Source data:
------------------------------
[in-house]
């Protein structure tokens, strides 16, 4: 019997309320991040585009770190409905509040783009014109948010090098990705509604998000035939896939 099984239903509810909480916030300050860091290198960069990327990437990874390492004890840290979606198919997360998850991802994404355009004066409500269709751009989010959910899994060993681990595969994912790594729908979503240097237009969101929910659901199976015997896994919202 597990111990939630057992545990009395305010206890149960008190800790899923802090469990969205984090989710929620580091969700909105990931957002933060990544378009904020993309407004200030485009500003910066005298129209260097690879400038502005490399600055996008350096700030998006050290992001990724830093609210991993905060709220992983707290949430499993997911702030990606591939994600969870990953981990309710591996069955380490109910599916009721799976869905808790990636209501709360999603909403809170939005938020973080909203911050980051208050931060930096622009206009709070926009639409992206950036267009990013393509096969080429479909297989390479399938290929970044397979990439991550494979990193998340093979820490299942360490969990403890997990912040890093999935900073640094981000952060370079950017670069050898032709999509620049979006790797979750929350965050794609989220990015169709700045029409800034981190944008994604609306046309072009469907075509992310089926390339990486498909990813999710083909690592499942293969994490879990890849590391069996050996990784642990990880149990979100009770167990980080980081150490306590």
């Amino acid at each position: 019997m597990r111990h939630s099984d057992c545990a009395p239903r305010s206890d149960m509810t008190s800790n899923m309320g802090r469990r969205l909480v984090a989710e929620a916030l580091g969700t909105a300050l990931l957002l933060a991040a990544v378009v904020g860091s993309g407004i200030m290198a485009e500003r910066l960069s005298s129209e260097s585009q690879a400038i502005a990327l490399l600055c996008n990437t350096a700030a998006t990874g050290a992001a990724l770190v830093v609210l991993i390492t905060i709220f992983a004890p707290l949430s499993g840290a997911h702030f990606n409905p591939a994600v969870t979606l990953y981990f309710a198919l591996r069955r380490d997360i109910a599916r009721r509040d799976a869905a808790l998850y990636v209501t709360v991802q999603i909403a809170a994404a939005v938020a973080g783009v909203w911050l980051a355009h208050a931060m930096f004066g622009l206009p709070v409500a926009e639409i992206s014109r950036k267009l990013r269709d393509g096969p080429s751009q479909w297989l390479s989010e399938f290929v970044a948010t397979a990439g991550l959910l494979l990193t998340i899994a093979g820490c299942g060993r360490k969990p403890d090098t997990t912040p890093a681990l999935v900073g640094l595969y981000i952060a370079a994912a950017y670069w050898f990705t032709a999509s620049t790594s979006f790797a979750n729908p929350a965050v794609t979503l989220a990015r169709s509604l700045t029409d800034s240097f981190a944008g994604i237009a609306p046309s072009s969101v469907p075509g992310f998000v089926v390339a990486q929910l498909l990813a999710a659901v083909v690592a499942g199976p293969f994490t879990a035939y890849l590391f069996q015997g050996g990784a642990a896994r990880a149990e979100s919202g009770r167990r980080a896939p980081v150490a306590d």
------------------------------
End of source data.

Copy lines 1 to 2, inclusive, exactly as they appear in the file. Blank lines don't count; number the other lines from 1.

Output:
[in-house]
């Protein structure tokens, strides 16, 4: 019997309320991040585009770190409905509040783009014109948010090098990705509604998000035939896939 099984239903509810909480916030300050860091290198960069990327990437990874390492004890840290979606198919997360998850991802994404355009004066409500269709751009989010959910899994060993681990595969994912790594729908979503240097237009969101929910659901199976015997896994919202 597990111990939630057992545990009395305010206890149960008190800790899923802090469990969205984090989710929620580091969700909105990931957002933060990544378009904020993309407004200030485009500003910066005298129209260097690879400038502005490399600055996008350096700030998006050290992001990724830093609210991993905060709220992983707290949430499993997911702030990606591939994600969870990953981990309710591996069955380490109910599916009721799976869905808790990636209501709360999603909403809170939005938020973080909203911050980051208050931060930096622009206009709070926009639409992206950036267009990013393509096969080429479909297989390479399938290929970044397979990439991550494979990193998340093979820490299942360490969990403890997990912040890093999935900073640094981000952060370079950017670069050898032709999509620049979006790797979750929350965050794609989220990015169709700045029409800034981190944008994604609306046309072009469907075509992310089926390339990486498909990813999710083909690592499942293969994490879990890849590391069996050996990784642990990880149990979100009770167990980080980081150490306590």